Very active – six to seven days per week of strenuous exercise = BMR x 1.725
Extra active – athletes who train even twice per day = BMR x 1.9
In case none of these calculations get you the accurate results you’re looking for, you can consult with your doctor or nutritionist for better results.
Now, if you’re on a caloric deficit to lose weight, here’s how you can calculate yours. Take your maintenance calories from the above formulas and reduce your calories by 500 to 1000. In general, if you cut 500 to 1,000 calories a day from your typical diet, you’ll lose about one pound (0.5 kilograms) a week (8).
How To Create A Caloric Deficit?
To create a caloric deficit you have to ensure you expend or burn more calories than consumed. To do so, here are three ways:
- Consume fewer calories through dieting
- Increase your daily physical activity through exercise
- A combination of both
Dieting takes the first place since it’s way easier to cut back on 500 calories than it is to burn it off. Dieting doesn’t mean that you automatically eat less; it means you eat more strategically. For example, you may need to swap out your favorite Latte for a cup of black coffee. It’s still coffee, but black coffee has fewer calories than Latte (18).
According to the Dietary Guidelines for Americans 2015–2020, a healthful eating pattern with fewer calories should include:
- Plenty of dark green vegetables and whole fruits. Greens are very high in fiber; hence they will keep you feeling fuller for longer.
- Whole grains
- Proteins – consume plenty of proteins such as poultry, eggs, meat, soy products, seafood, and legumes. They boost metabolism, build muscle, and keep your body full for longer (17).
- Fat-free or low-fat dairies such as yogurt, skimmed milk, and fortified soy beverages.
- Healthful oils, such as olive oil, canola oil, or coconut oil.
Ensure you stay away from sugary drinks and trans fats as much as you can.
The 2020-2025 dietary guidelines for Americans also offer the 85/15 rule as guidance, where 85% of the calories consumed should be from nutrient-dense sources, and 15% can come from non-calorie-dense sources like those higher in saturated fat and added sugars.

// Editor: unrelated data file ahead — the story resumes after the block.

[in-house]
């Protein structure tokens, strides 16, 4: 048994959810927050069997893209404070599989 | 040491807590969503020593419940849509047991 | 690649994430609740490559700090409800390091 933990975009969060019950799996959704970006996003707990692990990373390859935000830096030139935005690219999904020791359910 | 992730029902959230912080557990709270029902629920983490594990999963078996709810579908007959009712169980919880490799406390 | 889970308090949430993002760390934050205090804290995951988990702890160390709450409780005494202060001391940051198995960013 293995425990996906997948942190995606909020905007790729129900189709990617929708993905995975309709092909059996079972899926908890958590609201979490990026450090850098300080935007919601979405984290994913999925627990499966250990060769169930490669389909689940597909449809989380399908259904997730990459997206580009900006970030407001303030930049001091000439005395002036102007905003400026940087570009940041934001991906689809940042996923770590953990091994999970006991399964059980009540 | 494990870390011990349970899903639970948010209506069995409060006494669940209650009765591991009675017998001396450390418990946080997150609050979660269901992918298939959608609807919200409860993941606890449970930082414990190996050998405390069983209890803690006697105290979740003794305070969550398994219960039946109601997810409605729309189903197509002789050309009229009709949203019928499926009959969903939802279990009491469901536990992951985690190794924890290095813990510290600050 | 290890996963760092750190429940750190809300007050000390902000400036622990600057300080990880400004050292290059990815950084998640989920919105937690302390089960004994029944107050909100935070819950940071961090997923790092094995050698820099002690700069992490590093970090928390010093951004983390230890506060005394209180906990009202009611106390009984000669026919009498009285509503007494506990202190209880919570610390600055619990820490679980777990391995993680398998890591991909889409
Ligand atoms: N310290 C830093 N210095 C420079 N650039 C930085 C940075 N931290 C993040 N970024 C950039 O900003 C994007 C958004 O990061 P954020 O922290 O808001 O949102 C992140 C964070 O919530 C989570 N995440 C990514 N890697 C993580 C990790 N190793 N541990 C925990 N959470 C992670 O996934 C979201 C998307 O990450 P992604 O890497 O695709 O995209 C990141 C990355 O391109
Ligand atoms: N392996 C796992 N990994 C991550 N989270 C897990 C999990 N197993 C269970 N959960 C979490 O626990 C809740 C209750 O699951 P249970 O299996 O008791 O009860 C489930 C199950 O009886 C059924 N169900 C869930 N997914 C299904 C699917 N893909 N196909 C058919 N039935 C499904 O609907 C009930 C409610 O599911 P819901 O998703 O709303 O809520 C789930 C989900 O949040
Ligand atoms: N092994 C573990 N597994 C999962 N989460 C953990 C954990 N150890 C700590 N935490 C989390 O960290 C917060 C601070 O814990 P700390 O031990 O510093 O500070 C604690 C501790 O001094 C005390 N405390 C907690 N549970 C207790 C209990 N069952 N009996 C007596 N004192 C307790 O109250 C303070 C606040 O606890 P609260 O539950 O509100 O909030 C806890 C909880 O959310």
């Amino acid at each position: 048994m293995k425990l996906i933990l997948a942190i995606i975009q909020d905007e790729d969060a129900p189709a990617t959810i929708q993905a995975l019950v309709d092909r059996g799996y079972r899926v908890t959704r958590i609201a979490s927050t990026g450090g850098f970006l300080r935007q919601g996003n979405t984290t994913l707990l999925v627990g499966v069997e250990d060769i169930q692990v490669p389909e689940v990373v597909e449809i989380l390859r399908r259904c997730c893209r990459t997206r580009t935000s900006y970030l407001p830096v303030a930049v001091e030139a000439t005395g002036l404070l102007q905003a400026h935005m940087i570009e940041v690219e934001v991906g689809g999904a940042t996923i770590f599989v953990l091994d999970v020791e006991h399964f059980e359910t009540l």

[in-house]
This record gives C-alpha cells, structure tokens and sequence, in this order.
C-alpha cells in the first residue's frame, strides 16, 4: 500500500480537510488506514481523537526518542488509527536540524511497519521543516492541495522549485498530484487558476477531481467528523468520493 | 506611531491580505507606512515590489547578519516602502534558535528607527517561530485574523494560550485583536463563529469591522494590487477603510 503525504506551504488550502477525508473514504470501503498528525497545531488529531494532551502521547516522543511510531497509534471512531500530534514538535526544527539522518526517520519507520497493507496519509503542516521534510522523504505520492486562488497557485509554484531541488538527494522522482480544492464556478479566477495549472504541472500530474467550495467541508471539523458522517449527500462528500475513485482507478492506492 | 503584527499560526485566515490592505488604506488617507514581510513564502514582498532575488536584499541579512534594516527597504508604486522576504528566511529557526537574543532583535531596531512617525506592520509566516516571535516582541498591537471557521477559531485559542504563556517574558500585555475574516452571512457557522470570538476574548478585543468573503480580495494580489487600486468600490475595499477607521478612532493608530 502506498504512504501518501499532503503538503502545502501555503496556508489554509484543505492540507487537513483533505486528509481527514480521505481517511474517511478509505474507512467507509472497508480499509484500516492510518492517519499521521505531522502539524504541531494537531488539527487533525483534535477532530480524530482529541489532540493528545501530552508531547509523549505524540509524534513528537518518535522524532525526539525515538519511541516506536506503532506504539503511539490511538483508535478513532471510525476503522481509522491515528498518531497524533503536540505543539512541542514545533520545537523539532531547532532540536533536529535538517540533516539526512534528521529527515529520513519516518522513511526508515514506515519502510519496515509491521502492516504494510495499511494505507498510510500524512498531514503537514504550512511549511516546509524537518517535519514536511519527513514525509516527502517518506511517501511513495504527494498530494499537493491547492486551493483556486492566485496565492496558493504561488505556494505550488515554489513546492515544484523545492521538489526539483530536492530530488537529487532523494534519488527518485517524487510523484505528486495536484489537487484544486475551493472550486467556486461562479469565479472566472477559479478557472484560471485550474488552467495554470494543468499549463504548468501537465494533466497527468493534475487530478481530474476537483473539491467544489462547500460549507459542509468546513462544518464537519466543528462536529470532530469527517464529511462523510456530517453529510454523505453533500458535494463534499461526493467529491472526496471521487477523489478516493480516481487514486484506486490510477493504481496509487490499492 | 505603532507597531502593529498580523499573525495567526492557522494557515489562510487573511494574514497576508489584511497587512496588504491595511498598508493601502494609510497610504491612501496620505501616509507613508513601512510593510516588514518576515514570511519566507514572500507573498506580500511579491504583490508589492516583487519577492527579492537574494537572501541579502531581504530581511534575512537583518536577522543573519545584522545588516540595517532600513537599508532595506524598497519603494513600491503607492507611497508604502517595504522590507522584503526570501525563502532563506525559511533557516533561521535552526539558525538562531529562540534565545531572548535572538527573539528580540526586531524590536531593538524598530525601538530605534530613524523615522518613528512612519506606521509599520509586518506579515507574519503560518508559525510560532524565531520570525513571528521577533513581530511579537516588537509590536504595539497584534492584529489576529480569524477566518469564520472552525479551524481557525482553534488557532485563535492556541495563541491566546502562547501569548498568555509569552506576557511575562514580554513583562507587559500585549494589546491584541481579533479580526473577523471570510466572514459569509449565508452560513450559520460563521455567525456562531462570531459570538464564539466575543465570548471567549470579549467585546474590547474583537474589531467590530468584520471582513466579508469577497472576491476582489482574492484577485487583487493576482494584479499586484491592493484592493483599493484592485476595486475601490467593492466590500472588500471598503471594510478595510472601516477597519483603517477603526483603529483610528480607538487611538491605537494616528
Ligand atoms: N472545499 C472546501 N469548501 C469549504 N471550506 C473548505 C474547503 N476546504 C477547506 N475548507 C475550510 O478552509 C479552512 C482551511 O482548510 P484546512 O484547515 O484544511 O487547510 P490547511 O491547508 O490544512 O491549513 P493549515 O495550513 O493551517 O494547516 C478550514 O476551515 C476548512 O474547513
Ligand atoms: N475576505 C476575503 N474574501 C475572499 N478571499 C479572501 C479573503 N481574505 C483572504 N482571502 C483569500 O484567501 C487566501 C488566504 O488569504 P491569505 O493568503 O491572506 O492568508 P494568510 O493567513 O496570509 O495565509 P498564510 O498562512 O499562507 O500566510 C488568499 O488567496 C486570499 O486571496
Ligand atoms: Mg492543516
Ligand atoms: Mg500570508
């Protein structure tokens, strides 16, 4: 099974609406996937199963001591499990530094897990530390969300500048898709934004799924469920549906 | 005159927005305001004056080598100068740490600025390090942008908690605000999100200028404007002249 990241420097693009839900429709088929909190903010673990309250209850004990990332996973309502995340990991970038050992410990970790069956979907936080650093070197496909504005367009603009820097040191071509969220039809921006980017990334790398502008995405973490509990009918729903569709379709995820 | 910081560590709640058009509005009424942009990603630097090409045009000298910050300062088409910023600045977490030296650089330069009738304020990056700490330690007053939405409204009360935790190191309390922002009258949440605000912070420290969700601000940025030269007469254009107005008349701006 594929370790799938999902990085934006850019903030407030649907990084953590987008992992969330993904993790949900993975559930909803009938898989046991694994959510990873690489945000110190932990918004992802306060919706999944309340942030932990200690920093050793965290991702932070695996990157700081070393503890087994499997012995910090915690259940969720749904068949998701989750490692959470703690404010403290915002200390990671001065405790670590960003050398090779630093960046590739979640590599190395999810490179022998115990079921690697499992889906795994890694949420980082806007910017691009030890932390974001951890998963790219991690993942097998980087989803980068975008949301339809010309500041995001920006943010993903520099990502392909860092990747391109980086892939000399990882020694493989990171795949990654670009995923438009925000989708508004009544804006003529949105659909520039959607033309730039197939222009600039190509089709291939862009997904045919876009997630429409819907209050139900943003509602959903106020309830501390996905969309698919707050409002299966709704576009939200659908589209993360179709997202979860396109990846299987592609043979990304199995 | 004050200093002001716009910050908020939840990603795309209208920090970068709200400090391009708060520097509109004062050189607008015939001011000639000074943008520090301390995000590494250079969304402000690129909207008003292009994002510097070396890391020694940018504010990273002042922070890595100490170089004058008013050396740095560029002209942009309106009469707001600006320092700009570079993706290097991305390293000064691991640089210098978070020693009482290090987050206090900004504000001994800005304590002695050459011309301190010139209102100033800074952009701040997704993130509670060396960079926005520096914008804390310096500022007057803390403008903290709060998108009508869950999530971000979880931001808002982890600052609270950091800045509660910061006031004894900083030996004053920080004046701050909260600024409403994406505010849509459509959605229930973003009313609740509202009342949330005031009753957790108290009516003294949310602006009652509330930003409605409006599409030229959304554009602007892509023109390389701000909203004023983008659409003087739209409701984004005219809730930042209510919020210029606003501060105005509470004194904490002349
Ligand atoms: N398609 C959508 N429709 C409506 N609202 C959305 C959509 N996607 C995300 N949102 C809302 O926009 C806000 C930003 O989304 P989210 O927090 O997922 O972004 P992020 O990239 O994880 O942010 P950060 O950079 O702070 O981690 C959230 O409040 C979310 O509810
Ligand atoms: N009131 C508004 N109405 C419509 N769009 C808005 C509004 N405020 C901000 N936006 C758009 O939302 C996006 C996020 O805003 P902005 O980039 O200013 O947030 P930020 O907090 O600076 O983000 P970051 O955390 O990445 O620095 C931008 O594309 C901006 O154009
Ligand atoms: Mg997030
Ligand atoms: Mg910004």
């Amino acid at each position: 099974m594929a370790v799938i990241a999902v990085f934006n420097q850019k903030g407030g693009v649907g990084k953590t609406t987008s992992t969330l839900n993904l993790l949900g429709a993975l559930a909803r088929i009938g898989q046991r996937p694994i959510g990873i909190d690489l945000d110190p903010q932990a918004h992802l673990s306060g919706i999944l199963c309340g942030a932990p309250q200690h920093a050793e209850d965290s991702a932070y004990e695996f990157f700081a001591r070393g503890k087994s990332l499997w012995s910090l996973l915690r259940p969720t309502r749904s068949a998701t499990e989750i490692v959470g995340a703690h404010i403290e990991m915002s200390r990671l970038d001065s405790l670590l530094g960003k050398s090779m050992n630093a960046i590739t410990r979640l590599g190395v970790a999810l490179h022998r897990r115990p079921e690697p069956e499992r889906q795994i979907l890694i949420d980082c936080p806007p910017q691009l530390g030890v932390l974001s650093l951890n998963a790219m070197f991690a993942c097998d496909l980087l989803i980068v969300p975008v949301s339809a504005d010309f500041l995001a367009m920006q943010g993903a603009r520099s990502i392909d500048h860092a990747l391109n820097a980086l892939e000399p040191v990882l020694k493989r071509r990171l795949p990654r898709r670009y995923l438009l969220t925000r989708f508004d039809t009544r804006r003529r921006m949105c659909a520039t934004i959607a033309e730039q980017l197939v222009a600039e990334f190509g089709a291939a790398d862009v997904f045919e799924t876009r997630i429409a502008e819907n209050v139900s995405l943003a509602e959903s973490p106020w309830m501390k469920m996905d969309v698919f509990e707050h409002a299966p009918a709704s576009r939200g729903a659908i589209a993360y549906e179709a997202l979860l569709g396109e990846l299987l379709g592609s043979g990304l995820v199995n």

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Tips For Eating Fewer Calories
- Eliminate drinks high in calories, such as soft drinks and specialty coffee, and replace them with sparkling water.
- Avoid alcoholic beverages.
- Limit processed foods as they contain higher levels of sugar, salt, and fat. Meaning limit desserts, breakfast, cereals, fast food, and other high-calorie foods.
- Prepare home-cooked meals as compared to ordering. It gives you more control over what you add to your plate, the portions, and calories. The diet quality is better and rich in fruits and vegetables and lower fats.
In summary, you can easily play with calories in your diet to ensure you consume the needed amounts of calories needed by the body without straining. A good example is this 1200 calorie diet menu; it should give you an idea of planning your meals.
Your next best way to create a caloric deficit is through exercise. Start with increasing your physical activity levels to incorporate more workouts. Meaning, indulge in HIIT workouts, new exercise routines than the ones you have, and more muscle strengthening exercises.
The Physical Activity Guidelines for Americans from the Department of Health and Human Services recommend that adults do 150 – 300 minutes of moderate-intensity exercise or 75 -150 minutes of high-intensity exercise weekly.
Moderate-intensity exercises include brisk walks, biking, hiking, or taking the stairs. High-intensity exercises include jogging, running, cardio, and circuit training. Exercise such as aerobics, compound exercises, and muscle-strengthening activities are also encouraged to help the body prioritize loss of body fat rather than muscle mass (10).
Remember to switch up your exercises often, which can help reinvigorate your fitness routine, hence helping you burn more calories. You can include other workout routines such as yoga, dance, or using the gym.
A Combination Of Both
Caloric deficit to lose 1 pound with exercise alone may take longer than combining diet and exercise. Weight loss resulting from an exercise intervention tends to be lower than predicted (19). But, exercise and low-calorie diets can result in less fat and more lean mass (11).